Non-Bank Mortgage Lenders
Non bank mortgage lenders emerged and have become major players in the lending industry over the past 20 years. They have special niche mortgage programs that traditional banks do not offer. These mortgages serve to help borrowers who are self employed, have bad credit, have recent bankruptcies or foreclosures, and even those who are not US citizens. Today, non bank lenders originate over 50% of all new mortgages.
What is a non bank mortgage lender?
Non bank mortgage lenders provide an array of creative mortgage programs that traditional banks may not offer. These programs include mortgages for individuals with bad credit, self employed, have recent bankruptcies, or have other unique scenarios that most banks cannot help with.
Providing mortgages to consumers is the primary service that non bank lenders provide while traditional banks may be more focused on other aspects of their businesses such as credit cards and investments.
How do Non Bank Mortgage Lenders Work?
Non Bank Mortgage lenders are approved by the federal government to issue mortgages in the United States. They are monitored by the Consumer Financial Protection Bureau as directed by the Dodd-Frank Act.
Non bank lenders get the funds they lend from private investors or hedge funds which is why their rates for non government backed mortgages may be slightly higher. Most of these lenders then re-sell the loans to other investors.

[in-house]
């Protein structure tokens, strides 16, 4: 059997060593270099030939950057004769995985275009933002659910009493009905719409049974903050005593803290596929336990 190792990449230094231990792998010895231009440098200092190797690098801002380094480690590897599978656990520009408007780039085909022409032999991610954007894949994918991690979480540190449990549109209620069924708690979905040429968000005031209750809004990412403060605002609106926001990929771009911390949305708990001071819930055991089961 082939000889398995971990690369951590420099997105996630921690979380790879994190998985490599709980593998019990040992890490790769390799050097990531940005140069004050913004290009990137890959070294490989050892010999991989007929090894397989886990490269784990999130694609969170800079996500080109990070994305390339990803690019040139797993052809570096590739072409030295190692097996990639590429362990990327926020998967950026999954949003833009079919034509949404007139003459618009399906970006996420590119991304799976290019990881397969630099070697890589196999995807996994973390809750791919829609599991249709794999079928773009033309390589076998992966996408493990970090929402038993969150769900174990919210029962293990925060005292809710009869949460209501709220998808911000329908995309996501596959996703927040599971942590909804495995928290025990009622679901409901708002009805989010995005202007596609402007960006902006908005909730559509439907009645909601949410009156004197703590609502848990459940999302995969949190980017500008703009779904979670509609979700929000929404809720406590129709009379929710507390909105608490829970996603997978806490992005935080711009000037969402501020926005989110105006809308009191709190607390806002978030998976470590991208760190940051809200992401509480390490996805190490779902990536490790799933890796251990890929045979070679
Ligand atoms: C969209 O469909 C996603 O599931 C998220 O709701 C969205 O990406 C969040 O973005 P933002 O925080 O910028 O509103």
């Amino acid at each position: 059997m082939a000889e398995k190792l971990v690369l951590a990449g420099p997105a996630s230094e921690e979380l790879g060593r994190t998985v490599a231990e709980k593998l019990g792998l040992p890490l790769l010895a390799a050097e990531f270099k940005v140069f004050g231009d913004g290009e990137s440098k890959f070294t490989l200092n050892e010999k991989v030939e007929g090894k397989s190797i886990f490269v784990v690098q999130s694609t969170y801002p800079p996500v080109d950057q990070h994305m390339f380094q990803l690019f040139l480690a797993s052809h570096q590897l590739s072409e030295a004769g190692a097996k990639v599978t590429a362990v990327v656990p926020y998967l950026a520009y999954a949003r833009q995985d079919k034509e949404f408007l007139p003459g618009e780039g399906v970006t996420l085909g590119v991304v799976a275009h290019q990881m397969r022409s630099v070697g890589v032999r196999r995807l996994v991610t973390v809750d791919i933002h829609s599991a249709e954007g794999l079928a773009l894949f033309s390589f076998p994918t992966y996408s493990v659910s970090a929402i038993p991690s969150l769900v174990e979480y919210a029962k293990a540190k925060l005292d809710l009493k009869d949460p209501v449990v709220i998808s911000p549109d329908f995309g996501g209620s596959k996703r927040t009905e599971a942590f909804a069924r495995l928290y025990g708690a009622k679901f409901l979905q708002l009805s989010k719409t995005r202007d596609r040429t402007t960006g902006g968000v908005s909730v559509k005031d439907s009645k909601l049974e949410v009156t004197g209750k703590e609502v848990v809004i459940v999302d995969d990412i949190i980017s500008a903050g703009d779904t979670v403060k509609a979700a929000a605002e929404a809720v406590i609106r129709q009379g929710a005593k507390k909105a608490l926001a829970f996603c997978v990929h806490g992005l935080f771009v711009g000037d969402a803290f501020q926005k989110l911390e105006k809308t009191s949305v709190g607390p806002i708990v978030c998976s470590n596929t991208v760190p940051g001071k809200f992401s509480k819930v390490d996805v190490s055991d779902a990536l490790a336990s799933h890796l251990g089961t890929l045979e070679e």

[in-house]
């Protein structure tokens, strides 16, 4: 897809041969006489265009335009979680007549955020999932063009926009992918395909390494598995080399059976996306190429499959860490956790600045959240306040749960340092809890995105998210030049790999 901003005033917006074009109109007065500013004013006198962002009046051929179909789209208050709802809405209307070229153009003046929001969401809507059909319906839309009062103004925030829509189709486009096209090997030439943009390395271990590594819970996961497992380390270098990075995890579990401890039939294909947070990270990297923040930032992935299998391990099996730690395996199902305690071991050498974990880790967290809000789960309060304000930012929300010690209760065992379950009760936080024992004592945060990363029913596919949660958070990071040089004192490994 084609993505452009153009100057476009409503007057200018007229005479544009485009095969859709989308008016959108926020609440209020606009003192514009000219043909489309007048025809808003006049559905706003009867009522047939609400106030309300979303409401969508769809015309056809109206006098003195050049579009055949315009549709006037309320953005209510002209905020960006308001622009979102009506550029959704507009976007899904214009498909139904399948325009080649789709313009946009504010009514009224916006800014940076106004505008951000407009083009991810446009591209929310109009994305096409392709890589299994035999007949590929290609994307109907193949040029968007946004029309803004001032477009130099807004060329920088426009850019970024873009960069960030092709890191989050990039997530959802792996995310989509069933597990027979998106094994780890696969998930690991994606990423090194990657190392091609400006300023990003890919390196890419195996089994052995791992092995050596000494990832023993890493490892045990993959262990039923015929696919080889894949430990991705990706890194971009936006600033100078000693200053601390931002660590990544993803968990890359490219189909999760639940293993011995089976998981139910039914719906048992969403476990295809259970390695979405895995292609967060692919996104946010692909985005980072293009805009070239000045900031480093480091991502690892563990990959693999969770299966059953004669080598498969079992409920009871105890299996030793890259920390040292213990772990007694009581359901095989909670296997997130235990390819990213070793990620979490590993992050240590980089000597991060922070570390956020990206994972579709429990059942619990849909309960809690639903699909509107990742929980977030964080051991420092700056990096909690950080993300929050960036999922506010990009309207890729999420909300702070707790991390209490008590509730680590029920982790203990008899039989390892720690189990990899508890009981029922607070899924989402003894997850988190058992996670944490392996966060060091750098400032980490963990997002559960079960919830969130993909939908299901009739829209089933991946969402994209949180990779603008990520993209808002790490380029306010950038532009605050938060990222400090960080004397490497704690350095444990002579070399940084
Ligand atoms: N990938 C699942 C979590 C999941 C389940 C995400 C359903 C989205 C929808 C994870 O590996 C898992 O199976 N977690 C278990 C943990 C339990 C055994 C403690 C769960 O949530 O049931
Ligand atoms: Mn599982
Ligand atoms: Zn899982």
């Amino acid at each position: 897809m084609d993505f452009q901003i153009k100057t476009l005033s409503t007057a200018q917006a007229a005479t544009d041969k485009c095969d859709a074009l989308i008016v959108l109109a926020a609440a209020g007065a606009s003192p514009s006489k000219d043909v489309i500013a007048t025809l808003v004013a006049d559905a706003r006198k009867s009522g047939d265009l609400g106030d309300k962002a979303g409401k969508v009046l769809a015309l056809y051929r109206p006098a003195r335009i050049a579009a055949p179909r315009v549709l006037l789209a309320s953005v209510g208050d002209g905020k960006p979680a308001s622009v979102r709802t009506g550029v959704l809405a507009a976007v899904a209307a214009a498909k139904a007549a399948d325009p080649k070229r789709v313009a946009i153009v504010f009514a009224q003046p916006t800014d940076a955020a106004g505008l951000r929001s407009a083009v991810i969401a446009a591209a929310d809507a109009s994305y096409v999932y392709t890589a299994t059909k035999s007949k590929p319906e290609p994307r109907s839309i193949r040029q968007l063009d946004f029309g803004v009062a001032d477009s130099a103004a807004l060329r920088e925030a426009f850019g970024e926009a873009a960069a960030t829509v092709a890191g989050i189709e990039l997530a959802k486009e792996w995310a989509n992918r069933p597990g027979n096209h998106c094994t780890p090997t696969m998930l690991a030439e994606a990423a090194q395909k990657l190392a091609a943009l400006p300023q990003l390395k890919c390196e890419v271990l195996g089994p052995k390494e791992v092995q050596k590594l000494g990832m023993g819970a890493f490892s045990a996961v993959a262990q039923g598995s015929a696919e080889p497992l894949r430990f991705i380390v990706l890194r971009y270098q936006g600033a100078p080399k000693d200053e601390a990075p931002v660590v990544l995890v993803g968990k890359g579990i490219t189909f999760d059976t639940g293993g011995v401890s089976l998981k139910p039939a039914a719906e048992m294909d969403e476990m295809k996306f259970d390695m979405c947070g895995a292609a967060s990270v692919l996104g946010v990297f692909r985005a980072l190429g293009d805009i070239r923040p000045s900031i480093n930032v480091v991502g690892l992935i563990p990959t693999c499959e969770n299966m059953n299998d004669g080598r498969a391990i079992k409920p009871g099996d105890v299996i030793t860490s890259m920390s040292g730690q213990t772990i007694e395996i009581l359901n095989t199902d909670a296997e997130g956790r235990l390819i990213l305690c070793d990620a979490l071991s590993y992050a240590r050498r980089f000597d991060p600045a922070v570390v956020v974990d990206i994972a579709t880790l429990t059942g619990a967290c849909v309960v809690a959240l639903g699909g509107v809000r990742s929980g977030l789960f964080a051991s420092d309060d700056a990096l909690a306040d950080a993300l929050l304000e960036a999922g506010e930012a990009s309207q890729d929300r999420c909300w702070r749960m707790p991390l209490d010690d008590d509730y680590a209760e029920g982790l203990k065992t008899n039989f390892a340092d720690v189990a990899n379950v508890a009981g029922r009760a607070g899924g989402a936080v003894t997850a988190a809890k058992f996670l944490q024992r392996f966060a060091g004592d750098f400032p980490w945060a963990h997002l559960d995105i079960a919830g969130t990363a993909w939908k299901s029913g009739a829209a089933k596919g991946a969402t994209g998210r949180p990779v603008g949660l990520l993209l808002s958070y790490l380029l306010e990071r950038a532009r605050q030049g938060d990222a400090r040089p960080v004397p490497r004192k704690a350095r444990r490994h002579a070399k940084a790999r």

List of Non Bank Mortgage Lenders
These are just a few examples of some non bank mortgage lenders that you may have seen advertised. We are not endorsing these lenders and in fact we work with others who may be more suitable for your specific situation. We recommend contacting us here and we can help determine which lender is best for you.
- Loan Depot
- Quicken Loans
- Angel Oak Mortgage
- Citadel Servicing
- Carrington Mortgage
- First National Bank of America
- PennyMac Loan Services
What Types of Mortgages do Non Bank Lenders Offer?
Non bank lenders will often offer some of the traditional programs such as FHA, VA and conventional loans. Those mortgages are insured by the government or Fannie Mae and therefore the rates will be equal to or less than what you may get from a big bank. However, the non bank lenders also offer niche mortgage products as indicated below:
- Bank Statement Loans
- Stated Income Loans
- No Doc Loans
- Mortgages with a Recent Bankruptcy
- Mortgages with a Recent Foreclosure
- Bad Credit Mortgages
- Mortgages for Self Employed Individuals
- Mortgages with No Tax Returns Required
- Mortgages for those with a high debt to income ratio
- Mortgages for Individuals with an ITIN number
- Mortgages for Foreign Nationals
These are just a few examples and not all lenders offer these programs. You can expect the rates for these mortgages to be a bit higher than a conventional loan from a local bank due to the increased risk.
Pros and Cons of Non Bank Lenders
- Interest rates for government and conventional mortgages are lower
- Allow for credit scores as low as 500
- Sometimes no PMI needed for small down payments